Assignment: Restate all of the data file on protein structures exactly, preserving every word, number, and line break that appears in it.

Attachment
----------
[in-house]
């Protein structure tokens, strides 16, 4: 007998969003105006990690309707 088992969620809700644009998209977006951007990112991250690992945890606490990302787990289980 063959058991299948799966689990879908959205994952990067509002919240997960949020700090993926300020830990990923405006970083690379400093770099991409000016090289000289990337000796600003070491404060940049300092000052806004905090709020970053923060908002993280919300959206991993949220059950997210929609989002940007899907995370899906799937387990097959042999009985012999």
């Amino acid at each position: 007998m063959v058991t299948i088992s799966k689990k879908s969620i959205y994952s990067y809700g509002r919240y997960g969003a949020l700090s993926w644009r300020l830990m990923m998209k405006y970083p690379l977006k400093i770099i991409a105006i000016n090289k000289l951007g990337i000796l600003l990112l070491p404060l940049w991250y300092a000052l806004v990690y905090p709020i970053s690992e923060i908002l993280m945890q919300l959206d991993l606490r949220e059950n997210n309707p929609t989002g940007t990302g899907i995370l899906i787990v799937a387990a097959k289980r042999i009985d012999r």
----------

[in-house]
């Protein structure tokens, strides 16, 4: 007998969003105006990690309707 088992969620809700644009998209977006951007990112991250690992945890606490990302787990289980 063959058991299948799966689990879908959205994952990067509002919240997960949020700090993926300020830990990923405006970083690379400093770099991409000016090289000289990337000796600003070491404060940049300092000052806004905090709020970053923060908002993280919300959206991993949220059950997210929609989002940007899907995370899906799937387990097959042999009985012999």
């Amino acid at each position: 007998m063959v058991t299948i088992s799966k689990k879908s969620i959205y994952s990067y809700g509002r919240y997960g969003a949020l700090s993926w644009r300020l830990m990923m998209k405006y970083p690379l977006k400093i770099i991409a105006i000016n090289k000289l951007g990337i000796l600003l990112l070491p404060l940049w991250y300092a000052l806004v990690y905090p709020i970053s690992e923060i908002l993280m945890q919300l959206d991993l606490r949220e059950n997210n309707p929609t989002g940007t990302g899907i995370l899906i787990v799937a387990a097959k289980r042999i009985d012999r």